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Democrats Cheer Passage of $17 Billion Jobs Bill

Updated: March 18, 4:04 p.m.

Senate Democrats hailed the passage of Majority Leader Harry Reid’s (D-Nev.) $17 billion jobs bill Wednesday, saying the victory underscores the majority’s focus on job creation.

“We’re very pleased that our strategy … to focus like a laser here on jobs and move these targeted bills is working,” Environment and Public Works Chairman Barbara Boxer (D-Calif.) said following the chamber’s 68-29 vote in favor of the bill.

Eleven Republicans — Conference Chairman Lamar Alexander (Tenn.) and Sens. Kit Bond (Mo.), Scott Brown (Mass.), Richard Burr (N.C.), Thad Cochran (Miss.), Susan Collins (Maine), James Inhofe (Okla.), George LeMieux (Fla.), Lisa Murkowski (Alaska), Olympia Snowe (Maine), and George Voinovich (Ohio) — joined 57 Democrats in voting for the bill. Moderate Sen. Ben Nelson (Neb.) was the only Democrat to vote against it.

The HIRE Act, which includes an extension of the Highway Trust Fund, a set of tax provisions and other measures, is the first in a series of jobs bills and other items Reid has lumped into a “jobs agenda.”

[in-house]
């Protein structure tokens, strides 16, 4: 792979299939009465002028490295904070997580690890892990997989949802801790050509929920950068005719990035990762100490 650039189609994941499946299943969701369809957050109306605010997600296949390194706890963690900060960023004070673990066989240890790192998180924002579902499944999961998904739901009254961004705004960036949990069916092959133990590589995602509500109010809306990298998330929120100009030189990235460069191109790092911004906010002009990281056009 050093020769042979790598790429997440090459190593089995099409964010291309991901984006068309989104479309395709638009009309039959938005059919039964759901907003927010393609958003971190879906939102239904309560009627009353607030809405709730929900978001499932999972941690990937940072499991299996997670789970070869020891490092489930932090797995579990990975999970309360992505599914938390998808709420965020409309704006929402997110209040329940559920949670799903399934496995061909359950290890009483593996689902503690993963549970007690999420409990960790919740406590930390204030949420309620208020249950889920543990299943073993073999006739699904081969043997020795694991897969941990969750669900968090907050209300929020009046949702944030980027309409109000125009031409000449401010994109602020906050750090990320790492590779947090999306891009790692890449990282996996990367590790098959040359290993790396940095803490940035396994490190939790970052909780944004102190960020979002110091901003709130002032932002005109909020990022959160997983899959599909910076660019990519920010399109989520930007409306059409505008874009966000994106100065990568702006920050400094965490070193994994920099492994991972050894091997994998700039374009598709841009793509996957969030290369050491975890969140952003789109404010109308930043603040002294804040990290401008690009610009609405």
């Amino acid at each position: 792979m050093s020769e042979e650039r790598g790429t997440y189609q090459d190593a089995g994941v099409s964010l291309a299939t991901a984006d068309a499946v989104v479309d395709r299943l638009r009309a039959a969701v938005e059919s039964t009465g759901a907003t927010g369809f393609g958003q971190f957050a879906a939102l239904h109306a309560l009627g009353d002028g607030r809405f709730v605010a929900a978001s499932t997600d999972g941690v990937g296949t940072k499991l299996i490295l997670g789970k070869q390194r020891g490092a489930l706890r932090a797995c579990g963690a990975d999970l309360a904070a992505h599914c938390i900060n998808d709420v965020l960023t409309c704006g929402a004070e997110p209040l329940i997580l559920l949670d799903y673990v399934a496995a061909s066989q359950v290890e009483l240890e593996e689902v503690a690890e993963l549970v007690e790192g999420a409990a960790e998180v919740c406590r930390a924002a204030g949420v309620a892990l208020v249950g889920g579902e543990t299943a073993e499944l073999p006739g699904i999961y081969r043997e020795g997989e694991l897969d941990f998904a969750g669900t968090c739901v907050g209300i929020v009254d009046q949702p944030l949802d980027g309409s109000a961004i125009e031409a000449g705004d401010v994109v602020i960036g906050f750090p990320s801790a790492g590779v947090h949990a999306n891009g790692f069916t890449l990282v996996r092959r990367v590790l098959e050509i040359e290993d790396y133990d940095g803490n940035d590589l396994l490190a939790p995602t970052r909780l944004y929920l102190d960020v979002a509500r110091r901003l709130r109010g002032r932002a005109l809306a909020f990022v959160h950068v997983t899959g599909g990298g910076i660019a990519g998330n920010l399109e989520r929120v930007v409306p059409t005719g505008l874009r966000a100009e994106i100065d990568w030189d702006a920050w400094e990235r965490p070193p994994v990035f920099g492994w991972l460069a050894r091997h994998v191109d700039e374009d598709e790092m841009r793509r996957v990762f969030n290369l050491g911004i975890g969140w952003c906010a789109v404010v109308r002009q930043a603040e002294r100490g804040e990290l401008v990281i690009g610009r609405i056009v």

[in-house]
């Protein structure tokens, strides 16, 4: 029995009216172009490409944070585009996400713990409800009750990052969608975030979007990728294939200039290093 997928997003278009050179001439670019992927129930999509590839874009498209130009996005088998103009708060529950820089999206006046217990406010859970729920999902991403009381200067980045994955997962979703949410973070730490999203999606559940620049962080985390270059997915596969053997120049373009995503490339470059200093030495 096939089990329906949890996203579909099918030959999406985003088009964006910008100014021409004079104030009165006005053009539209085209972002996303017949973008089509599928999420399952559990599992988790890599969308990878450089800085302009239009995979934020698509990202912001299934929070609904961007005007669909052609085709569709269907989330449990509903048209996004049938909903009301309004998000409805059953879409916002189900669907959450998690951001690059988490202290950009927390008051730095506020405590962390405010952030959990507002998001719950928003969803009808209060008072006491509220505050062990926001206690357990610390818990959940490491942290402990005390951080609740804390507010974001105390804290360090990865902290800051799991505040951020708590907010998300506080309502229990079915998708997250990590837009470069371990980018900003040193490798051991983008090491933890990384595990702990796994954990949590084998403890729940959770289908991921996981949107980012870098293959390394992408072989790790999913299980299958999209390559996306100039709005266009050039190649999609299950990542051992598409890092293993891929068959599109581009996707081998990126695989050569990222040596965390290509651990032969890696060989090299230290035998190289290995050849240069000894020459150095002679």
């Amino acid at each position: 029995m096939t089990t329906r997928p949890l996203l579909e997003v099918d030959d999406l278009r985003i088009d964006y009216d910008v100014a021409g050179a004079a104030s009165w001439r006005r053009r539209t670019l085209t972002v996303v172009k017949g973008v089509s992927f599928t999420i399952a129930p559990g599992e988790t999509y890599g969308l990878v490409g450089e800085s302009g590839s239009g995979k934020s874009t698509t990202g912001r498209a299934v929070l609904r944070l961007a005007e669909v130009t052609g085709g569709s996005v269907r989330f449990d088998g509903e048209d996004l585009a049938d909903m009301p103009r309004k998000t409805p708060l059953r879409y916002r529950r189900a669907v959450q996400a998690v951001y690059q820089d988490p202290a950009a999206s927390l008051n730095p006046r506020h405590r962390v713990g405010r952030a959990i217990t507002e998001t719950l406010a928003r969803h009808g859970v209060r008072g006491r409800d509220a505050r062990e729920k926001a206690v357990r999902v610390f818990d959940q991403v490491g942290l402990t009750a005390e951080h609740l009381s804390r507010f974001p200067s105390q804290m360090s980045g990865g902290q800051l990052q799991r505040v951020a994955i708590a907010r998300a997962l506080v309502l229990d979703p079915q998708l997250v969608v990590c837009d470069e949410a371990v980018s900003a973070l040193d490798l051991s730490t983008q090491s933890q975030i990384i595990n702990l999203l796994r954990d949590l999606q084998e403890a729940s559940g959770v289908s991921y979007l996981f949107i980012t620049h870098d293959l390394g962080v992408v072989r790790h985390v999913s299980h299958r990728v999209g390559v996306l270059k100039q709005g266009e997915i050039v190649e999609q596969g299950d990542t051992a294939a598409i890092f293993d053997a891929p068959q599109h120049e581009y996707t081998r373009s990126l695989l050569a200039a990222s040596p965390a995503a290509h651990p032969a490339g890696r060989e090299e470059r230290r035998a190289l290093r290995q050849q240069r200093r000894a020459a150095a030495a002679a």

Sen. Debbie Stabenow (D-Mich.), argued the agenda is aimed at helping boost job creation and “make it possible to say ‘made in America’ again. That’s what this is all about.”

Sen. Charles Schumer (D-N.Y.) agreed, arguing that Wednesday’s passage of the legislation “is really a turning point. This is the first major bill to go to the president this year.”

Schumer also said Reid’s decision to pursue a narrower bill rather than a much larger jobs package backed by Finance Chairman Max Baucus (D-Mont.) and ranking member Chuck Grassley (R-Iowa) shows that Democrats want to focus on the economy in a bipartisan manner. “There are two words that characterize [the vote]: jobs and bipartisanship,” Schumer said. “The fact that we got 11 Republicans on board shows we want to be bipartisan.”

Schumer, Stabenow and Boxer indicated that virtually every piece of legislation the Senate will take up this year will be about creating jobs, including the Federal Aviation Administration reauthorization bill currently on the floor and efforts to deal with China’s currency, which critics say is undervalued and gives the country a competitive trade advantage. Schumer argued that addressing the Chinese currency issue “would probably create more jobs than anything” else Congress does this year.

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